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Conclusion

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Abstract

The attempt to offer a conclusion to any study that is trying to identify trends for the future is necessarily misstated. ‘Conclusions’ suggest that answers are possible on the basis of the foregoing analysis, but in that case the only conclusion we could draw here would be that British external relations in the 1990s are replete with paradox: the present international context of external relations reinforces old as well as new influences in policy-making; it supports traditional realism as well as modern behaviouralist perspectives; it reinforces both balance of power politics and integrationism, and so on. Given that striking paradoxes can be identified in the confused reality of any state’s foreign policy at any time in its history, such a conclusion may be regarded as less than helpful.

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Notes

  1. 1.
    For a good summary see Steve Smith and Michael Smith, ‘The Analytical Background’, in Steve Smith, Michael Smith and Brian White (eds), British Foreign Policy: Tradition, Change and Transformation (London: Unwin Hyman, 1988), pp. 3–23.Google Scholar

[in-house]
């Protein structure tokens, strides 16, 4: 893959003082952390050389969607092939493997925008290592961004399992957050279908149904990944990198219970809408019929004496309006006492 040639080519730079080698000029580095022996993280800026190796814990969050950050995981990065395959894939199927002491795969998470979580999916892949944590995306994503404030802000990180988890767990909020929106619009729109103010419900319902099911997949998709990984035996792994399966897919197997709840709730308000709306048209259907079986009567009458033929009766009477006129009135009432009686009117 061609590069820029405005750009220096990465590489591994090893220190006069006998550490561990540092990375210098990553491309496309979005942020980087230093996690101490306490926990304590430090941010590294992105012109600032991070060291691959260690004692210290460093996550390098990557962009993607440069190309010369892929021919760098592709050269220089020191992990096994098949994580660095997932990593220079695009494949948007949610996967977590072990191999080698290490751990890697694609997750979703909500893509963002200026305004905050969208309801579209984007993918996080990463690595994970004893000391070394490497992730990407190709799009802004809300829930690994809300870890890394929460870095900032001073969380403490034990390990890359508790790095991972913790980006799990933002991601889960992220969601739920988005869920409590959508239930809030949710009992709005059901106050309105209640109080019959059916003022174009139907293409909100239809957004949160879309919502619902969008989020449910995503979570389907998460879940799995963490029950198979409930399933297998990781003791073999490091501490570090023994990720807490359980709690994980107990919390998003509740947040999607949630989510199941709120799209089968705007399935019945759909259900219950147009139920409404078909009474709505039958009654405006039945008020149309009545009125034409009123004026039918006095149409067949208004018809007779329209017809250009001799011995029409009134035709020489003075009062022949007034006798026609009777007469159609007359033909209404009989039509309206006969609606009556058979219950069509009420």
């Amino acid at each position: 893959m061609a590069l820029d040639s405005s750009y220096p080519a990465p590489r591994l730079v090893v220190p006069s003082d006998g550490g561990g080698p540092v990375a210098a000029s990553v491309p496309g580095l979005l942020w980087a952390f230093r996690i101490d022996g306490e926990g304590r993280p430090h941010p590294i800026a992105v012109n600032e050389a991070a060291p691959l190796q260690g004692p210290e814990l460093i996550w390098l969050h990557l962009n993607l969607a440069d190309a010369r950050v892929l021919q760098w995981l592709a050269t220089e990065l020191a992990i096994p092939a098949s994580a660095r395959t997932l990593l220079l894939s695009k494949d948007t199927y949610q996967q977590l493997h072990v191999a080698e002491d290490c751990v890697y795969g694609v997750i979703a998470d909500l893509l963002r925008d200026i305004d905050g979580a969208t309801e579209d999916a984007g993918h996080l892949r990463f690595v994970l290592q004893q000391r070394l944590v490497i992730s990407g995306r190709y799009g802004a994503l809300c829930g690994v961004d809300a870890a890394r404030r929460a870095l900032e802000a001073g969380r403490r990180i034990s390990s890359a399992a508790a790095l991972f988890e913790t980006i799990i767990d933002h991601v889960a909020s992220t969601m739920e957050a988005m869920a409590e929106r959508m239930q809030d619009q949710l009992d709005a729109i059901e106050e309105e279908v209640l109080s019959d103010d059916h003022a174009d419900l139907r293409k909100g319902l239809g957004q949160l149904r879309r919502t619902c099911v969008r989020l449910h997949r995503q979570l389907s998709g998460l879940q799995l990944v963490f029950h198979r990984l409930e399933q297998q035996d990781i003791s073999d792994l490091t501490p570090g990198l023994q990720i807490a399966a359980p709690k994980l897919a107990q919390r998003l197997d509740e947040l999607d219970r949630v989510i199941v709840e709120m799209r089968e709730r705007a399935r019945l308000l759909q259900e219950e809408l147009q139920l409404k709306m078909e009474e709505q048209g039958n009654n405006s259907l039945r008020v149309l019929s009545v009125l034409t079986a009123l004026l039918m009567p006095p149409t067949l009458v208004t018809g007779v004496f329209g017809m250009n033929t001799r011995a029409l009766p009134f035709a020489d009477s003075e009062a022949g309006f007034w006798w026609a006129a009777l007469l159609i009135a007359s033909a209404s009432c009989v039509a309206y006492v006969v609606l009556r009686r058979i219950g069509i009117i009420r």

2. 3.
    William Wallace, The Foreign Policy Process in Britain (London: Royal Institute of International Affairs, 1975), p. 275.Google Scholar
  3. 4.
    Compare, for example, Christopher Tugendhat and William Wallace, Options for British Foreign Policy in the 1990s (London: Royal Institue of International Affairs/Routledge, 1988) Chapter 7, with the earlier ideas expressed in Wallace, The Foreign Policy process in Britain, op. cit., Chapter 10.Google Scholar
  4. 5.
    Michael Palliser, ‘Diplomacy Today’, in Hedley Bull and Adam Watson (eds), The Expansion of International Society, (Oxford: Clarendon Press,1984), pp. 382–3.Google Scholar
  5. 5a.
    See also William Wallace, Britain’s Bilateral Links Within Western Europe (London: Royal Institute of International Affairs/Routledge & Kegan Paul,1984).Google Scholar
  6. 6.
    Alan James, Sovereign Statehood: The Bases of International Society (London: Allen & Unwin, 1986), p. 249.Google Scholar
  7. 7.
    William Wallace, ‘What Price Independence? Sovereignty and Interdependence in British Politics’, International Affairs, 62(3)(1986), pp. 367–89.CrossRefGoogle Scholar
  8. 7a.
    For more historical support to the Wallace argument see, Edmund Morgan, Inventing the People: The Rise of Popular Sovereignty in England and America (London: Chatto, 1989).Google Scholar
  9. 8.
    William Wallace, ‘Time to Surrender Those Victorian Values’, The Financial Times, 26 April 1989, p 17.Google Scholar
  10. 8a.
    John Wyles, ‘A More Powerful Voice in the European Chorus’, The Financial Times, 20 August 1990, p.11. Many of these competing ideas were expressed in a robust exchange of letters in The Independent on 6 July, 10 July, 25 September and 27 September 1989.Google Scholar
  11. 9.